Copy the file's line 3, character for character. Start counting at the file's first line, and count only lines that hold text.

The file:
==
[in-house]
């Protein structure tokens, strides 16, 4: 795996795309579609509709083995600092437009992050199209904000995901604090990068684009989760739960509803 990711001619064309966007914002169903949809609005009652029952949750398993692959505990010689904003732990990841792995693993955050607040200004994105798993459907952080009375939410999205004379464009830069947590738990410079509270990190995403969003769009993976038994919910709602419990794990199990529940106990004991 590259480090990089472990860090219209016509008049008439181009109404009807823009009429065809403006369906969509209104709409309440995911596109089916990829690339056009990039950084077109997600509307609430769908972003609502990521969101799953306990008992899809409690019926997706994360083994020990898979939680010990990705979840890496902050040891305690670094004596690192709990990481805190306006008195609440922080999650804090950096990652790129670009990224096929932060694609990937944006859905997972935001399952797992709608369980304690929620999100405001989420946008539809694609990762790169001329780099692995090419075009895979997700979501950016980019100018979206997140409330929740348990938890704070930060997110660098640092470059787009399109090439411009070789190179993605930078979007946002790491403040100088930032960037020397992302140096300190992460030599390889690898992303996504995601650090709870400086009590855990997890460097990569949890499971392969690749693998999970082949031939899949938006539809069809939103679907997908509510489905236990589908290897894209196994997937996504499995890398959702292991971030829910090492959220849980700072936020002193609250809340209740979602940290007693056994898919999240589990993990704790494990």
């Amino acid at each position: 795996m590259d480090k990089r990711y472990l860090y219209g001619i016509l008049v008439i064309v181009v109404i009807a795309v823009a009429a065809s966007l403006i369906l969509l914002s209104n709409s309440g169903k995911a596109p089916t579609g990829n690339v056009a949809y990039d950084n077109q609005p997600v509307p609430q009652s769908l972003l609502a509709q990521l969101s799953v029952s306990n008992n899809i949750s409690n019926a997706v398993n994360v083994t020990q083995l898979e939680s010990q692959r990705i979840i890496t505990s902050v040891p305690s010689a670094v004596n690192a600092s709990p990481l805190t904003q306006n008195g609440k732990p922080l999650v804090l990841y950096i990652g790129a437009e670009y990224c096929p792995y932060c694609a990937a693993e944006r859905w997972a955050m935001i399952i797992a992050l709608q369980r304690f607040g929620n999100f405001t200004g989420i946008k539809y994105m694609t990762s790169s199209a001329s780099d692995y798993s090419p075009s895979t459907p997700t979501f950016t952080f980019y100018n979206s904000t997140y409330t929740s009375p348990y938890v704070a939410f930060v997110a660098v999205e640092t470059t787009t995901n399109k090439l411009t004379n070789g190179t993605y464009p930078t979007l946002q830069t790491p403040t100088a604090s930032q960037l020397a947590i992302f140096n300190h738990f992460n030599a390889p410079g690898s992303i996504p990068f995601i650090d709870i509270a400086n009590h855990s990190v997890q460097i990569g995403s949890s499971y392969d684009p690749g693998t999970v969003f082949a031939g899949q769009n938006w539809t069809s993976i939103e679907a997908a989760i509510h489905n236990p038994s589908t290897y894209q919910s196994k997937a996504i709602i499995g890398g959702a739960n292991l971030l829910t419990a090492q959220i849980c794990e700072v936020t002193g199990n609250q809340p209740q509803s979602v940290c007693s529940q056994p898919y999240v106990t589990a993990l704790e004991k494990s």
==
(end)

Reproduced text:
């Amino acid at each position: 795996m590259d480090k990089r990711y472990l860090y219209g001619i016509l008049v008439i064309v181009v109404i009807a795309v823009a009429a065809s966007l403006i369906l969509l914002s209104n709409s309440g169903k995911a596109p089916t579609g990829n690339v056009a949809y990039d950084n077109q609005p997600v509307p609430q009652s769908l972003l609502a509709q990521l969101s799953v029952s306990n008992n899809i949750s409690n019926a997706v398993n994360v083994t020990q083995l898979e939680s010990q692959r990705i979840i890496t505990s902050v040891p305690s010689a670094v004596n690192a600092s709990p990481l805190t904003q306006n008195g609440k732990p922080l999650v804090l990841y950096i990652g790129a437009e670009y990224c096929p792995y932060c694609a990937a693993e944006r859905w997972a955050m935001i399952i797992a992050l709608q369980r304690f607040g929620n999100f405001t200004g989420i946008k539809y994105m694609t990762s790169s199209a001329s780099d692995y798993s090419p075009s895979t459907p997700t979501f950016t952080f980019y100018n979206s904000t997140y409330t929740s009375p348990y938890v704070a939410f930060v997110a660098v999205e640092t470059t787009t995901n399109k090439l411009t004379n070789g190179t993605y464009p930078t979007l946002q830069t790491p403040t100088a604090s930032q960037l020397a947590i992302f140096n300190h738990f992460n030599a390889p410079g690898s992303i996504p990068f995601i650090d709870i509270a400086n009590h855990s990190v997890q460097i990569g995403s949890s499971y392969d684009p690749g693998t999970v969003f082949a031939g899949q769009n938006w539809t069809s993976i939103e679907a997908a989760i509510h489905n236990p038994s589908t290897y894209q919910s196994k997937a996504i709602i499995g890398g959702a739960n292991l971030l829910t419990a090492q959220i849980c794990e700072v936020t002193g199990n609250q809340p209740q509803s979602v940290c007693s529940q056994p898919y999240v106990t589990a993990l704790e004991k494990s």